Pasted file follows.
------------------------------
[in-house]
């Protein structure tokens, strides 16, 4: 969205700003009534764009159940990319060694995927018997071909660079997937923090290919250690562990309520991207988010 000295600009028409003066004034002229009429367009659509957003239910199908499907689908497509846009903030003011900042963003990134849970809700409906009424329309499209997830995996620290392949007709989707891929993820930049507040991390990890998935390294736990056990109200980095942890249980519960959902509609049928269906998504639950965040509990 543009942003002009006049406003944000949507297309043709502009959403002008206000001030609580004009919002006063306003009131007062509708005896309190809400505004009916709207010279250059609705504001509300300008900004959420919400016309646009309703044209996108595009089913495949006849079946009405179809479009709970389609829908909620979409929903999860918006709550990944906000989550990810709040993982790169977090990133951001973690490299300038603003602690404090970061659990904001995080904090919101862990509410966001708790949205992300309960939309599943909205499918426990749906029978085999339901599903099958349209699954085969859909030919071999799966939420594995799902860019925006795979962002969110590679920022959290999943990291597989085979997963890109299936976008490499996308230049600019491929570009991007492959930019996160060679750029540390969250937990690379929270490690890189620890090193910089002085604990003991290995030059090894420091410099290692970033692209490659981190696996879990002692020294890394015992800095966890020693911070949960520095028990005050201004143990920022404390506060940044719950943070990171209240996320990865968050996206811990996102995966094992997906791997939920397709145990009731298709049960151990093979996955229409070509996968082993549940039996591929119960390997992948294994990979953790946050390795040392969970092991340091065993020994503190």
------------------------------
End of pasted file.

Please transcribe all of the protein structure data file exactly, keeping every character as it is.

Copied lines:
[in-house]
């Protein structure tokens, strides 16, 4: 969205700003009534764009159940990319060694995927018997071909660079997937923090290919250690562990309520991207988010 000295600009028409003066004034002229009429367009659509957003239910199908499907689908497509846009903030003011900042963003990134849970809700409906009424329309499209997830995996620290392949007709989707891929993820930049507040991390990890998935390294736990056990109200980095942890249980519960959902509609049928269906998504639950965040509990 543009942003002009006049406003944000949507297309043709502009959403002008206000001030609580004009919002006063306003009131007062509708005896309190809400505004009916709207010279250059609705504001509300300008900004959420919400016309646009309703044209996108595009089913495949006849079946009405179809479009709970389609829908909620979409929903999860918006709550990944906000989550990810709040993982790169977090990133951001973690490299300038603003602690404090970061659990904001995080904090919101862990509410966001708790949205992300309960939309599943909205499918426990749906029978085999339901599903099958349209699954085969859909030919071999799966939420594995799902860019925006795979962002969110590679920022959290999943990291597989085979997963890109299936976008490499996308230049600019491929570009991007492959930019996160060679750029540390969250937990690379929270490690890189620890090193910089002085604990003991290995030059090894420091410099290692970033692209490659981190696996879990002692020294890394015992800095966890020693911070949960520095028990005050201004143990920022404390506060940044719950943070990171209240996320990865968050996206811990996102995966094992997906791997939920397709145990009731298709049960151990093979996955229409070509996968082993549940039996591929119960390997992948294994990979953790946050390795040392969970092991340091065993020994503190």